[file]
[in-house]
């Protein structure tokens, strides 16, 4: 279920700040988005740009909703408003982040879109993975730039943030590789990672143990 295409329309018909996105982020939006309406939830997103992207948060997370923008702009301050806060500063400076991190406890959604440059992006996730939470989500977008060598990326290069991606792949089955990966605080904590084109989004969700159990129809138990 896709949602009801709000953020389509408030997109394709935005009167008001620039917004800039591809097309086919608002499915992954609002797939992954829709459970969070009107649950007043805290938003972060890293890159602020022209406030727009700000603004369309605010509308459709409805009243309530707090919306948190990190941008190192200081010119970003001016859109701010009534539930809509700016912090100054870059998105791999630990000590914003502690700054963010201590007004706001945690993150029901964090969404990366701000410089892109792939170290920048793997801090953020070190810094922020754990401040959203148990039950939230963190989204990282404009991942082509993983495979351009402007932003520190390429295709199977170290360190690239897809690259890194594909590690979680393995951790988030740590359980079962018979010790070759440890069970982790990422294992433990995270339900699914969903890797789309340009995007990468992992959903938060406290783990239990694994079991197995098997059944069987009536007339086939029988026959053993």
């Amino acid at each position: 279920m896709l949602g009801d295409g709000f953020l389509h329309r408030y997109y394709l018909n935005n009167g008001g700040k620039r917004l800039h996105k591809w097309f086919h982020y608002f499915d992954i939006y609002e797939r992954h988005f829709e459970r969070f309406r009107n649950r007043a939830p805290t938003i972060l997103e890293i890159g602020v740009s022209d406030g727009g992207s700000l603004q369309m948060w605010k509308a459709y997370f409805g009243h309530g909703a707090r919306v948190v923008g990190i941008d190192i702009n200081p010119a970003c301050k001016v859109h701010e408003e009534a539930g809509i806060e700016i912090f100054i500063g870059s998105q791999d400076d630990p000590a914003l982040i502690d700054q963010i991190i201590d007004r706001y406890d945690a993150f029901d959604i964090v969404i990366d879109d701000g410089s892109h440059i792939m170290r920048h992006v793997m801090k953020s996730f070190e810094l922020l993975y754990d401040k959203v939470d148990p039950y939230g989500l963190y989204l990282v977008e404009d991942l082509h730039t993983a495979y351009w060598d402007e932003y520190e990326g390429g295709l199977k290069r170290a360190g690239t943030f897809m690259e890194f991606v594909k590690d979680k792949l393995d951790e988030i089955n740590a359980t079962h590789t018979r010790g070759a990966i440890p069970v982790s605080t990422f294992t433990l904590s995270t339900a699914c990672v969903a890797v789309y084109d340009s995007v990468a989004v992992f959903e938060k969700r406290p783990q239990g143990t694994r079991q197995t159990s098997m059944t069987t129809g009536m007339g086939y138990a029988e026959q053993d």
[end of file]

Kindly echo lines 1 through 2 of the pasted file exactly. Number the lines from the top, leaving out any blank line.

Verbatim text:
[in-house]
């Protein structure tokens, strides 16, 4: 279920700040988005740009909703408003982040879109993975730039943030590789990672143990 295409329309018909996105982020939006309406939830997103992207948060997370923008702009301050806060500063400076991190406890959604440059992006996730939470989500977008060598990326290069991606792949089955990966605080904590084109989004969700159990129809138990 896709949602009801709000953020389509408030997109394709935005009167008001620039917004800039591809097309086919608002499915992954609002797939992954829709459970969070009107649950007043805290938003972060890293890159602020022209406030727009700000603004369309605010509308459709409805009243309530707090919306948190990190941008190192200081010119970003001016859109701010009534539930809509700016912090100054870059998105791999630990000590914003502690700054963010201590007004706001945690993150029901964090969404990366701000410089892109792939170290920048793997801090953020070190810094922020754990401040959203148990039950939230963190989204990282404009991942082509993983495979351009402007932003520190390429295709199977170290360190690239897809690259890194594909590690979680393995951790988030740590359980079962018979010790070759440890069970982790990422294992433990995270339900699914969903890797789309340009995007990468992992959903938060406290783990239990694994079991197995098997059944069987009536007339086939029988026959053993």